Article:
‘OPEN TO DIALOGUE’: Her alliance with Vice President William Lai is based on their commitment to preserve the nation’s freedom and democracy, Hsiao Bi-khim said Taiwan should “trust, but verify” reports that Chinese President Xi Jinping (習近平) denied that Beijing plans to invade Taiwan in 2027, Democratic Progressive Party (DPP) vice presidential candidate Hsiao Bi-khim (蕭美琴) told reporters yesterday. “We anticipate and we hope that Chairman Xi Jinping was sincere when he said there was no timetable” for bringing Taiwan under control by force, said Hsiao, who earlier this week resigned as the representative to the US to join the ticket of DPP nominee, Vice President William Lai (賴清德). Borrowing a phrase from former US president Ronald Reagan — which US President Joe Biden also used after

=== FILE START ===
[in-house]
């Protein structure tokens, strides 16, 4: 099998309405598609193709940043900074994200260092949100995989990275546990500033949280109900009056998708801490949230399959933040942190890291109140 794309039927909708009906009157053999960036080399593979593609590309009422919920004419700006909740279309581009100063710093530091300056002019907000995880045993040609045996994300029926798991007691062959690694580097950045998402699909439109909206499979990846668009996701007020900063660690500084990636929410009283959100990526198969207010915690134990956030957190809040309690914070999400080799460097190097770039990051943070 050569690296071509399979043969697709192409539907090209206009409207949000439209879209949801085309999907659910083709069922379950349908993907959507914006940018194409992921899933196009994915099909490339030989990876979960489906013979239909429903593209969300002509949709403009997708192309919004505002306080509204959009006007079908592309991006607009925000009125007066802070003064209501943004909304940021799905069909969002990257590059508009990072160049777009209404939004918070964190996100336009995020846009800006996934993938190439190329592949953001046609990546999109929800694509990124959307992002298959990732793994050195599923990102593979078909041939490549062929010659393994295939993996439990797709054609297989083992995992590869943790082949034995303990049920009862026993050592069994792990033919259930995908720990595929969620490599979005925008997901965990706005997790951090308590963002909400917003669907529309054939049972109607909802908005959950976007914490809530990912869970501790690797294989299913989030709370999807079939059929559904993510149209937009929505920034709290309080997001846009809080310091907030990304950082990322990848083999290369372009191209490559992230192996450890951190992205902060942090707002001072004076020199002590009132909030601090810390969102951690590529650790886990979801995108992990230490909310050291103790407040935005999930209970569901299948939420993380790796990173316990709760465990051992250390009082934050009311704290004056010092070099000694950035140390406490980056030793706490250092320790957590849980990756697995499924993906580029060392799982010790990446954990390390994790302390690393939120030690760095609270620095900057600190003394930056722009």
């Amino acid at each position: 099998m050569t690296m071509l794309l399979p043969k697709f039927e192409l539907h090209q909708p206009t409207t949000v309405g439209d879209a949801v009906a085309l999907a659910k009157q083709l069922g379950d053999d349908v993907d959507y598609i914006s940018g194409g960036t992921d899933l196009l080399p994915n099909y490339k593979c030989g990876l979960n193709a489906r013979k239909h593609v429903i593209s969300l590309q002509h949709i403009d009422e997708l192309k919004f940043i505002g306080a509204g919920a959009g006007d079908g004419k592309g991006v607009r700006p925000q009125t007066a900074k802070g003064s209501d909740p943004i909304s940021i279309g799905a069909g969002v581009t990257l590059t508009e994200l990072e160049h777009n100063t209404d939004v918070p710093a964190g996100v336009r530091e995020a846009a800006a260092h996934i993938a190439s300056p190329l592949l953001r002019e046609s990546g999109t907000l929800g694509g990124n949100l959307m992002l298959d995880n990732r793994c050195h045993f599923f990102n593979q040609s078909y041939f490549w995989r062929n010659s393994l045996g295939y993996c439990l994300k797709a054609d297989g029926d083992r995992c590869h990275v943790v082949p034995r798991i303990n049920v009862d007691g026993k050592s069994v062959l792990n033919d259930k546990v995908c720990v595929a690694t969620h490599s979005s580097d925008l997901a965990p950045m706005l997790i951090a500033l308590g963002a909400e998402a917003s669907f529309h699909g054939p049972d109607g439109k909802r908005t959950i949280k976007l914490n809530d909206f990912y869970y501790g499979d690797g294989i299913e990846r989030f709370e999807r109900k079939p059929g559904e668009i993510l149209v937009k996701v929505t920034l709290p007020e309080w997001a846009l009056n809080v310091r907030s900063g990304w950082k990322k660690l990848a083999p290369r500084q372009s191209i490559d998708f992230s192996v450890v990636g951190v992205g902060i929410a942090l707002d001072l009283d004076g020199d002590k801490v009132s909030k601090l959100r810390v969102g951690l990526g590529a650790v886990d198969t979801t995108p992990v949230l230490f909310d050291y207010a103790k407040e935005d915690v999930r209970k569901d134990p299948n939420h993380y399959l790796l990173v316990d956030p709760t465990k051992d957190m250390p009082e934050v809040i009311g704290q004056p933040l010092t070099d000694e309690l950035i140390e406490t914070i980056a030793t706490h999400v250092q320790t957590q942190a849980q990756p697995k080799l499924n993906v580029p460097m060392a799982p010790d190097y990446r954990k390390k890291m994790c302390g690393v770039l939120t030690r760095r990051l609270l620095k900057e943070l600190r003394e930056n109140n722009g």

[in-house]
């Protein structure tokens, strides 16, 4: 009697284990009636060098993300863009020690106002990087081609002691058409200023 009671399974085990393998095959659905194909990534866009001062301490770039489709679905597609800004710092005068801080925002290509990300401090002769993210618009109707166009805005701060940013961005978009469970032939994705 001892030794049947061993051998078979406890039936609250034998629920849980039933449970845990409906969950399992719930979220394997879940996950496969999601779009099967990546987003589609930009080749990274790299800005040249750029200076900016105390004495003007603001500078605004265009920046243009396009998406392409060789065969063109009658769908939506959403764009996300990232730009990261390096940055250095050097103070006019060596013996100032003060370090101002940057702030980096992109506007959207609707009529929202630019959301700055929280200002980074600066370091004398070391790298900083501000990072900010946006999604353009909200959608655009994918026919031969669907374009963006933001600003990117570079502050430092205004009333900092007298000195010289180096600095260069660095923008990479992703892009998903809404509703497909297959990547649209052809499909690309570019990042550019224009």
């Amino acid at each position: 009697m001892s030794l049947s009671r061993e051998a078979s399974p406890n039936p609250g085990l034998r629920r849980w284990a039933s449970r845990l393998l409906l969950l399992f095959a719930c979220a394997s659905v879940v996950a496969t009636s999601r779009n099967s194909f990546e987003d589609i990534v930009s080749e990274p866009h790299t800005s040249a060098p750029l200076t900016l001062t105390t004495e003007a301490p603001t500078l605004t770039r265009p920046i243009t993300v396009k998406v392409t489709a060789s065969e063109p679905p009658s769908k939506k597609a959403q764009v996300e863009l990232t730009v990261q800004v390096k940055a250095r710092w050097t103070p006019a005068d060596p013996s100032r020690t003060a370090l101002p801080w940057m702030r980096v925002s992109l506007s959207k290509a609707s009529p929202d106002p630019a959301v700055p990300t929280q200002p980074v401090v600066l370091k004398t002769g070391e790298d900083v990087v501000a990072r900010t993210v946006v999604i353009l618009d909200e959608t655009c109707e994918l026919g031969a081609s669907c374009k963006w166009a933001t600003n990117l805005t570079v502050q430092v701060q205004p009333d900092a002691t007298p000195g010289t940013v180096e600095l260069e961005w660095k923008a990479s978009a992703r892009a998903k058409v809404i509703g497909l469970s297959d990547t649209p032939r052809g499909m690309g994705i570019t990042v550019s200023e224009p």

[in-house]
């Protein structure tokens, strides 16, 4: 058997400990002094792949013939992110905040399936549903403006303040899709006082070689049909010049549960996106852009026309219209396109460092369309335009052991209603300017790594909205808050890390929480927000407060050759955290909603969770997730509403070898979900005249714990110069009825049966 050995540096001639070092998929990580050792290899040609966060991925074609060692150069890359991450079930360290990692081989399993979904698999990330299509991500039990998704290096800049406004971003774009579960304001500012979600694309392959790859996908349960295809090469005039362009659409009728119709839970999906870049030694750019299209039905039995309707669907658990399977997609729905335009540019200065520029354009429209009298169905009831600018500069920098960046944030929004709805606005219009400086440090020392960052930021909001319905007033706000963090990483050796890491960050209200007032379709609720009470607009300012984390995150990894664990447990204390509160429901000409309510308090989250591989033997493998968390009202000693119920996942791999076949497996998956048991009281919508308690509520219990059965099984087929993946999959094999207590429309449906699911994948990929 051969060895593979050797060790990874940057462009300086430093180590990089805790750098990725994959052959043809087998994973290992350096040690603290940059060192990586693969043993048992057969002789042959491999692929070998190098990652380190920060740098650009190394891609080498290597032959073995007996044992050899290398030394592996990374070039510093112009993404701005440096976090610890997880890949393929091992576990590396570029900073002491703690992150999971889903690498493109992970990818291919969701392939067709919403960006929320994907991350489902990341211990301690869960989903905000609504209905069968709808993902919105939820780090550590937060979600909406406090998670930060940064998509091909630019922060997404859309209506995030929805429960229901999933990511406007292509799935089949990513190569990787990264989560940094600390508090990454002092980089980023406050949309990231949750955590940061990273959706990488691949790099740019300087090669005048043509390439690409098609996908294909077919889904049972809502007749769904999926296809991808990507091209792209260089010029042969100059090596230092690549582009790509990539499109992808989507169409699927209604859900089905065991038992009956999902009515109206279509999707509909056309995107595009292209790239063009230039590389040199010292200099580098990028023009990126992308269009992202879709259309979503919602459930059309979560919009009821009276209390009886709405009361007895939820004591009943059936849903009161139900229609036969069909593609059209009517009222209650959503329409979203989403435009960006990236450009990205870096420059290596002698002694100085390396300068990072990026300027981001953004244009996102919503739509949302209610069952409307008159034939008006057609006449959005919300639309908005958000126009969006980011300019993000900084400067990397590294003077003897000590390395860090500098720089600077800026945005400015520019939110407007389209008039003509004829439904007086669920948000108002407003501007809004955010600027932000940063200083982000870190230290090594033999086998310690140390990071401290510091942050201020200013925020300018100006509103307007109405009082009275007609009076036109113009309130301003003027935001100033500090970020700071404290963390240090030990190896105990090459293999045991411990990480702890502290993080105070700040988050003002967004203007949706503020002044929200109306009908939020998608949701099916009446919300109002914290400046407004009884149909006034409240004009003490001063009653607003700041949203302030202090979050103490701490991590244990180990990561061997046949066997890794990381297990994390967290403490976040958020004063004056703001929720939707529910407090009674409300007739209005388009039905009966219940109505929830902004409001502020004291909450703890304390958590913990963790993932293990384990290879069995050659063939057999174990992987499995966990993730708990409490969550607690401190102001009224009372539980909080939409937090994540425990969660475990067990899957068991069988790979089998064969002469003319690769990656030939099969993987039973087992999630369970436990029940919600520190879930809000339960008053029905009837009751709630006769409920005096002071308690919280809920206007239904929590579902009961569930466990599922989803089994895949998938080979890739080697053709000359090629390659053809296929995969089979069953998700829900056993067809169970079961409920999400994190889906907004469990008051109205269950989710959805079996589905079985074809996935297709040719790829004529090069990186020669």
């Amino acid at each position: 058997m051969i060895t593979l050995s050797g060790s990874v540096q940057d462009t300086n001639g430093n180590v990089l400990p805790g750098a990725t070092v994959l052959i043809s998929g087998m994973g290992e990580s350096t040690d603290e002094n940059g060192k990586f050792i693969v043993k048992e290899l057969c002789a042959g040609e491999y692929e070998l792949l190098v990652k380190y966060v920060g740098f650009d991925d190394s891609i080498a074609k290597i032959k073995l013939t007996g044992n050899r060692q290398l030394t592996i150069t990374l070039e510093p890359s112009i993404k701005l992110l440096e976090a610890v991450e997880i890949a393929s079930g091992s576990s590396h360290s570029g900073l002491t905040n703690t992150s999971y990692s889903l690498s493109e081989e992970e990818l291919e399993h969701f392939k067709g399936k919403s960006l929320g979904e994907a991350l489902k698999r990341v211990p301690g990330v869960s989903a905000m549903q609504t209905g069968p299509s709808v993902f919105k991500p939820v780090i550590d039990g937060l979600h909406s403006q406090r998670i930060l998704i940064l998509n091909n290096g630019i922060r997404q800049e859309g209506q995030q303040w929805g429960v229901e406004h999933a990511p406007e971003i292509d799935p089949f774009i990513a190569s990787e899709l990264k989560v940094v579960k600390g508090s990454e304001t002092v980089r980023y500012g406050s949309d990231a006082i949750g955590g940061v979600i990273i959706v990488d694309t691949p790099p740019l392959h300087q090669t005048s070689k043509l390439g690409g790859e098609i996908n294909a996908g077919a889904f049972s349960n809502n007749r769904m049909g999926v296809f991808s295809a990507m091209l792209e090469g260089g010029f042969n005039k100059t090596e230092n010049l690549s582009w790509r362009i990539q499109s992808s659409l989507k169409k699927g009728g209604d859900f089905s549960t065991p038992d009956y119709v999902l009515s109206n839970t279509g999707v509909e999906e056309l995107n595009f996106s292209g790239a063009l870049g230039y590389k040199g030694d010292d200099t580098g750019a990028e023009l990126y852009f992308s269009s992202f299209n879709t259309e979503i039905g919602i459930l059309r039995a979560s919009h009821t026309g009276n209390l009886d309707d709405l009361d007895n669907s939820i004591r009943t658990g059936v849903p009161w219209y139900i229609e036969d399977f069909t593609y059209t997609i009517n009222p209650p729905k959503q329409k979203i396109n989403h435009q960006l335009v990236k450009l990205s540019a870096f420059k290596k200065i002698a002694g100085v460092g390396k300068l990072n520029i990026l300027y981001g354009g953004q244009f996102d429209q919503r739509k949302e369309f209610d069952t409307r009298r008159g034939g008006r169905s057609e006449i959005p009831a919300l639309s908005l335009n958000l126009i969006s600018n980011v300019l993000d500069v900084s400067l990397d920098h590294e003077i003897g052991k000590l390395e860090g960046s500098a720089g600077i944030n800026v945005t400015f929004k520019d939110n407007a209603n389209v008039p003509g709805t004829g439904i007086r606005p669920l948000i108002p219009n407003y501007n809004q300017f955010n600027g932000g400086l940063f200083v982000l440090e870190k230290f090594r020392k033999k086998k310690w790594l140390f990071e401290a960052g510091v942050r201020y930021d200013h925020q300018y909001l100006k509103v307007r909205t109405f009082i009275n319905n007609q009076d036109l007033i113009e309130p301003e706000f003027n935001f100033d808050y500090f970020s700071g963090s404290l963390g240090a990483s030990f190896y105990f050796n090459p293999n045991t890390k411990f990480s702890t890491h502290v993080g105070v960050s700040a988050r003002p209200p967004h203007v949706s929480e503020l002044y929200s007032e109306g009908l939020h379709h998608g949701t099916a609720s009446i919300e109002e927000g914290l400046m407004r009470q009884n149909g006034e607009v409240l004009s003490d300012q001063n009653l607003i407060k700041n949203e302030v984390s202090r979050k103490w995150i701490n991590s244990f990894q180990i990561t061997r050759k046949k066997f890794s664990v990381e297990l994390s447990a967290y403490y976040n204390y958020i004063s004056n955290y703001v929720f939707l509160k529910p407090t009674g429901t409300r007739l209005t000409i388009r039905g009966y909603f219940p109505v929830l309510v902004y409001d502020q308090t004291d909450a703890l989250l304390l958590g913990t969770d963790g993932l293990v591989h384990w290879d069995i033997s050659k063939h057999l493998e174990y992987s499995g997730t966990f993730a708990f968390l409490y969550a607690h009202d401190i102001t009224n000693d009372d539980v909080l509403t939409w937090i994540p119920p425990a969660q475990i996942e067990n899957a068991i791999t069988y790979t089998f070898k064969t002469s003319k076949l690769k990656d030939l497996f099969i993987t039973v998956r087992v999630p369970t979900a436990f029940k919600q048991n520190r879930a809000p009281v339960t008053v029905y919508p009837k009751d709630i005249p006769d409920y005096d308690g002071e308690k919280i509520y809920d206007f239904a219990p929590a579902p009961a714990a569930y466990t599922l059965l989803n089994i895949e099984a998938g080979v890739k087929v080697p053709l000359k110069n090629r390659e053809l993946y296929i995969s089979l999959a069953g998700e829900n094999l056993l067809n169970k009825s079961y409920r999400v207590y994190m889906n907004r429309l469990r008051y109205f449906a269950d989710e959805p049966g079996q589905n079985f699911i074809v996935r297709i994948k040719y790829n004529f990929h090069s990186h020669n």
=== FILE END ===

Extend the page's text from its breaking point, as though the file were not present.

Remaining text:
THREE-WAY RACE: Hou You-yi said until the last minute he hoped to run with Ko Wen-je, but the latter did not pick up the phone when he called to make a final pitch The Chinese Nationalist Party (KMT) and Taiwan People’s Party (TPP) registered their own candidates yesterday after a breakdown in coalition talks, while independent candidate Terry Gou (郭台銘) dropped out, setting up a three-way race for the presidential election in January. TPP Chairman Ko Wen-je (柯文哲) was the first to officially register his candidacy with the Central Election Commission in Taipei yesterday, shortly after naming TPP Legislator Cynthia Wu (吳欣盈) as his running mate. Wu, the daughter of former Shin Kong Financial Holding Co (新光金控) chairman Eugene Wu (吳東進), is a TPP legislator-at-large who was appointed in November last year and had served